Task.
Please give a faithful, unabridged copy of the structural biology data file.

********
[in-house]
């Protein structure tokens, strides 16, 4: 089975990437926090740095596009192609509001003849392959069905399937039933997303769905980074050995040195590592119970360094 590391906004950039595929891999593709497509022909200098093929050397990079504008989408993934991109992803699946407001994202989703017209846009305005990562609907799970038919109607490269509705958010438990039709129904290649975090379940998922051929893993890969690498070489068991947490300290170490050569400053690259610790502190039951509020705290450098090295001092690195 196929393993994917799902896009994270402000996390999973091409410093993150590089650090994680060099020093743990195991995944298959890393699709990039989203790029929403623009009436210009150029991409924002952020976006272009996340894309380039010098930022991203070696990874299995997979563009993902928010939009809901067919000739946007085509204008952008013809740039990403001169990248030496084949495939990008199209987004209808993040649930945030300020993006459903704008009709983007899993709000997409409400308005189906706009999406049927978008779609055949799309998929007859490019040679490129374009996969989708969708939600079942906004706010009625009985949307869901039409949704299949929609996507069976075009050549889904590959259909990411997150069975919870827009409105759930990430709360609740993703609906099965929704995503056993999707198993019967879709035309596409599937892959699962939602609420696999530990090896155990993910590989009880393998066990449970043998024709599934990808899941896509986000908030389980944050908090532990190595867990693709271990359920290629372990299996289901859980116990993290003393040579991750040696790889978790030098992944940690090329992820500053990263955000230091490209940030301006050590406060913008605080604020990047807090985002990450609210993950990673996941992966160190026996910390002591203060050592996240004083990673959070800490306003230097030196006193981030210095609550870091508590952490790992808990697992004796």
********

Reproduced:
[in-house]
């Protein structure tokens, strides 16, 4: 089975990437926090740095596009192609509001003849392959069905399937039933997303769905980074050995040195590592119970360094 590391906004950039595929891999593709497509022909200098093929050397990079504008989408993934991109992803699946407001994202989703017209846009305005990562609907799970038919109607490269509705958010438990039709129904290649975090379940998922051929893993890969690498070489068991947490300290170490050569400053690259610790502190039951509020705290450098090295001092690195 196929393993994917799902896009994270402000996390999973091409410093993150590089650090994680060099020093743990195991995944298959890393699709990039989203790029929403623009009436210009150029991409924002952020976006272009996340894309380039010098930022991203070696990874299995997979563009993902928010939009809901067919000739946007085509204008952008013809740039990403001169990248030496084949495939990008199209987004209808993040649930945030300020993006459903704008009709983007899993709000997409409400308005189906706009999406049927978008779609055949799309998929007859490019040679490129374009996969989708969708939600079942906004706010009625009985949307869901039409949704299949929609996507069976075009050549889904590959259909990411997150069975919870827009409105759930990430709360609740993703609906099965929704995503056993999707198993019967879709035309596409599937892959699962939602609420696999530990090896155990993910590989009880393998066990449970043998024709599934990808899941896509986000908030389980944050908090532990190595867990693709271990359920290629372990299996289901859980116990993290003393040579991750040696790889978790030098992944940690090329992820500053990263955000230091490209940030301006050590406060913008605080604020990047807090985002990450609210993950990673996941992966160190026996910390002591203060050592996240004083990673959070800490306003230097030196006193981030210095609550870091508590952490790992808990697992004796």